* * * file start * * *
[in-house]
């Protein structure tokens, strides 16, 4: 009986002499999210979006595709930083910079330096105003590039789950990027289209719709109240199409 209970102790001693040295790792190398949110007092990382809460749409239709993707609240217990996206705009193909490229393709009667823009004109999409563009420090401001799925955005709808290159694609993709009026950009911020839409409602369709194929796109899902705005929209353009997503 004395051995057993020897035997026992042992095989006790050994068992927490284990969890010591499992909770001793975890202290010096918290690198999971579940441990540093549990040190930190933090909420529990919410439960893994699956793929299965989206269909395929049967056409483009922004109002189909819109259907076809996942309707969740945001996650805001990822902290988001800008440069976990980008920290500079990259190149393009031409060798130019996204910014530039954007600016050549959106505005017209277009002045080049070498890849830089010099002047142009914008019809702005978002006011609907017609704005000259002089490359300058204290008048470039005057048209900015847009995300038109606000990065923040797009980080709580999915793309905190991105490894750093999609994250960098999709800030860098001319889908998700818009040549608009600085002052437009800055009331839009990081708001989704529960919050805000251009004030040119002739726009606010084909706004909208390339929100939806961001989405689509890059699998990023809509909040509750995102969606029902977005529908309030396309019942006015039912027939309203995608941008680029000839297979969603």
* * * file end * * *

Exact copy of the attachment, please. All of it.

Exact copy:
[in-house]
């Protein structure tokens, strides 16, 4: 009986002499999210979006595709930083910079330096105003590039789950990027289209719709109240199409 209970102790001693040295790792190398949110007092990382809460749409239709993707609240217990996206705009193909490229393709009667823009004109999409563009420090401001799925955005709808290159694609993709009026950009911020839409409602369709194929796109899902705005929209353009997503 004395051995057993020897035997026992042992095989006790050994068992927490284990969890010591499992909770001793975890202290010096918290690198999971579940441990540093549990040190930190933090909420529990919410439960893994699956793929299965989206269909395929049967056409483009922004109002189909819109259907076809996942309707969740945001996650805001990822902290988001800008440069976990980008920290500079990259190149393009031409060798130019996204910014530039954007600016050549959106505005017209277009002045080049070498890849830089010099002047142009914008019809702005978002006011609907017609704005000259002089490359300058204290008048470039005057048209900015847009995300038109606000990065923040797009980080709580999915793309905190991105490894750093999609994250960098999709800030860098001319889908998700818009040549608009600085002052437009800055009331839009990081708001989704529960919050805000251009004030040119002739726009606010084909706004909208390339929100939806961001989405689509890059699998990023809509909040509750995102969606029902977005529908309030396309019942006015039912027939309203995608941008680029000839297979969603």